The government hopes that these networks can offer robust Chinese language content, e-commerce and e-banking services, while remaining isolated from pornography and other spiritual pollution rampant on the more "barbarian" Net. To accomplish this feat, the government will use a variety of software-based and network architecture-based schemes to place barriers between China and the rest of the online world. Yet the schemes described to isolate these networks are paper thin when faced with the overwhelmingly powerful tendency of networks to link and route around "interference."
In the long run, the isolation of C-Net or the 169 network is no more sustainable than the previously abandoned policy of blocking unwanted Chinese content via the "Great Chinese Firewall." C-Net and 169 are Internet networks in that they are TCP/IP based and support all Internet protocols such as HTTP, FTP, and mail. If one computer within the the "isolated" network can connect to the Net, then the entire network potentially has access. That this is in fact already going on, where 169 users access unregistered proxy servers within the network to get unblocked access to the Net has been widely discussed within industry circles.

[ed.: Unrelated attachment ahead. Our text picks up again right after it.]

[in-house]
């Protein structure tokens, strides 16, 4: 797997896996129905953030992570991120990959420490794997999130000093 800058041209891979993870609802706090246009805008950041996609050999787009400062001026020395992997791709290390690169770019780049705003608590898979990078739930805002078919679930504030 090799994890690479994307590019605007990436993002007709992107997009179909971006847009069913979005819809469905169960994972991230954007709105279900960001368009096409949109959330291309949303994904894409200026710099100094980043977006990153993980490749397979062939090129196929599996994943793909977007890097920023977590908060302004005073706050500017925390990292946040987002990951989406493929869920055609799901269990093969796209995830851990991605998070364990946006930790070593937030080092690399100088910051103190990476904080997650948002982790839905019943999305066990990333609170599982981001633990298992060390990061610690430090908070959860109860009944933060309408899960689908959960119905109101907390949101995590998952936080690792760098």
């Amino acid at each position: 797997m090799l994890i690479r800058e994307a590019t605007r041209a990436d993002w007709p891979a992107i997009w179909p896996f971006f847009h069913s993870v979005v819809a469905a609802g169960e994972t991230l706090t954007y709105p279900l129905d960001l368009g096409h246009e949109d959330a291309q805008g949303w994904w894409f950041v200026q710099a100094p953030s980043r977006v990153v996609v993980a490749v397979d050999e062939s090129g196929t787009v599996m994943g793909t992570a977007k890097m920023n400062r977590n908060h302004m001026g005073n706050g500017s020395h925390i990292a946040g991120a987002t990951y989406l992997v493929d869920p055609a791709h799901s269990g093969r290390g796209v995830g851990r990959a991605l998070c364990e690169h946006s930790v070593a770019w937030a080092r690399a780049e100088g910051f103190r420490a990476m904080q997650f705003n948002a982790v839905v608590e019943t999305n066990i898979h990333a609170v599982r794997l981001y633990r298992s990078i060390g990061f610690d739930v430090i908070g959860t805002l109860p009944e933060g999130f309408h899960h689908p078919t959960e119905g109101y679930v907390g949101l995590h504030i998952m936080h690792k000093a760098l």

As the year progresses, the inherent contradictions within these two mindsets, one that sees the Internet as a powerful tool for economic and social betterment and the other that sees the net as a threat, will begin to clash with increasing regularity. Efforts to control what can and cannot be done or accessed online could begin to impact everyday users and stifle growth and innovation within the China online community and cause growing resentment. At the same time, the policy of monitoring, accountability, and isolation will inevitably be overwhelmed by the sheer volume of online activity and the Net's uncanny ability to treat censorship as interference and route around it. There will be pressure from both sides: those that argue the full benefits of the net can only be realized with a policy of total openness, and those that argue even greater controls are necessary to ensure the state's security.